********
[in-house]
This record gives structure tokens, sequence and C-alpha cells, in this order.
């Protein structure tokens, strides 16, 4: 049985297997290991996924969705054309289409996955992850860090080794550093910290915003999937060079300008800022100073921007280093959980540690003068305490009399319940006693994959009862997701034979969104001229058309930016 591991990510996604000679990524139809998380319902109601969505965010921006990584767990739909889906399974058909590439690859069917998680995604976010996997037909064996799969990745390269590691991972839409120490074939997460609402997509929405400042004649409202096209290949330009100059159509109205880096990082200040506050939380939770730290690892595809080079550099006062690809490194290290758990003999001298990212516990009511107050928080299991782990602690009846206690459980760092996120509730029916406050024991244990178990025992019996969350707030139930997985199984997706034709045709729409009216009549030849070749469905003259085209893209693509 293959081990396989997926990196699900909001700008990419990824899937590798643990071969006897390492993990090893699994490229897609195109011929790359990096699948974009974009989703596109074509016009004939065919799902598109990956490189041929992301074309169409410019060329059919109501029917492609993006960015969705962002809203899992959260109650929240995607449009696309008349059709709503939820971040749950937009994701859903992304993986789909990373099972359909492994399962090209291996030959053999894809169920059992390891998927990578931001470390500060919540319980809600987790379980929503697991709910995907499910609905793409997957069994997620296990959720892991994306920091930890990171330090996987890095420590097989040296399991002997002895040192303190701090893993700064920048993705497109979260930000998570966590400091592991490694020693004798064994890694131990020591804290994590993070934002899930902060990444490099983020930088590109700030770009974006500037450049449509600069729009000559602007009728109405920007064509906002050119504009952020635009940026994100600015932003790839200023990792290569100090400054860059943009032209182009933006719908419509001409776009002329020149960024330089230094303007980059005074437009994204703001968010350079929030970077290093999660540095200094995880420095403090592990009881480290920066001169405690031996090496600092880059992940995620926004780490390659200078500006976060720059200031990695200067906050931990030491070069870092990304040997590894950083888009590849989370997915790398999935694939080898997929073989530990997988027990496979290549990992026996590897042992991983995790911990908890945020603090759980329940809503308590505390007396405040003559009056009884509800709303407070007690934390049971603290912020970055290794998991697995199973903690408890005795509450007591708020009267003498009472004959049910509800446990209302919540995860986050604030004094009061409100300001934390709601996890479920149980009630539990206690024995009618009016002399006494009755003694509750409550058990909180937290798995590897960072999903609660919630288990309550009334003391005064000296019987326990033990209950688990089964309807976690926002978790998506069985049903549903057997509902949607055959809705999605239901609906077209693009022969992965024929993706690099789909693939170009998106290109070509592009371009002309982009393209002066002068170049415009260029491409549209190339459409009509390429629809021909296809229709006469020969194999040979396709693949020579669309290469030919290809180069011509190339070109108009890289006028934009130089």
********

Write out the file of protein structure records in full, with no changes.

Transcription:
[in-house]
This record gives structure tokens, sequence and C-alpha cells, in this order.
């Protein structure tokens, strides 16, 4: 049985297997290991996924969705054309289409996955992850860090080794550093910290915003999937060079300008800022100073921007280093959980540690003068305490009399319940006693994959009862997701034979969104001229058309930016 591991990510996604000679990524139809998380319902109601969505965010921006990584767990739909889906399974058909590439690859069917998680995604976010996997037909064996799969990745390269590691991972839409120490074939997460609402997509929405400042004649409202096209290949330009100059159509109205880096990082200040506050939380939770730290690892595809080079550099006062690809490194290290758990003999001298990212516990009511107050928080299991782990602690009846206690459980760092996120509730029916406050024991244990178990025992019996969350707030139930997985199984997706034709045709729409009216009549030849070749469905003259085209893209693509 293959081990396989997926990196699900909001700008990419990824899937590798643990071969006897390492993990090893699994490229897609195109011929790359990096699948974009974009989703596109074509016009004939065919799902598109990956490189041929992301074309169409410019060329059919109501029917492609993006960015969705962002809203899992959260109650929240995607449009696309008349059709709503939820971040749950937009994701859903992304993986789909990373099972359909492994399962090209291996030959053999894809169920059992390891998927990578931001470390500060919540319980809600987790379980929503697991709910995907499910609905793409997957069994997620296990959720892991994306920091930890990171330090996987890095420590097989040296399991002997002895040192303190701090893993700064920048993705497109979260930000998570966590400091592991490694020693004798064994890694131990020591804290994590993070934002899930902060990444490099983020930088590109700030770009974006500037450049449509600069729009000559602007009728109405920007064509906002050119504009952020635009940026994100600015932003790839200023990792290569100090400054860059943009032209182009933006719908419509001409776009002329020149960024330089230094303007980059005074437009994204703001968010350079929030970077290093999660540095200094995880420095403090592990009881480290920066001169405690031996090496600092880059992940995620926004780490390659200078500006976060720059200031990695200067906050931990030491070069870092990304040997590894950083888009590849989370997915790398999935694939080898997929073989530990997988027990496979290549990992026996590897042992991983995790911990908890945020603090759980329940809503308590505390007396405040003559009056009884509800709303407070007690934390049971603290912020970055290794998991697995199973903690408890005795509450007591708020009267003498009472004959049910509800446990209302919540995860986050604030004094009061409100300001934390709601996890479920149980009630539990206690024995009618009016002399006494009755003694509750409550058990909180937290798995590897960072999903609660919630288990309550009334003391005064000296019987326990033990209950688990089964309807976690926002978790998506069985049903549903057997509902949607055959809705999605239901609906077209693009022969992965024929993706690099789909693939170009998106290109070509592009371009002309982009393209002066002068170049415009260029491409549209190339459409009509390429629809021909296809229709006469020969194999040979396709693949020579669309290469030919290809180069011509190339070109108009890289006028934009130089």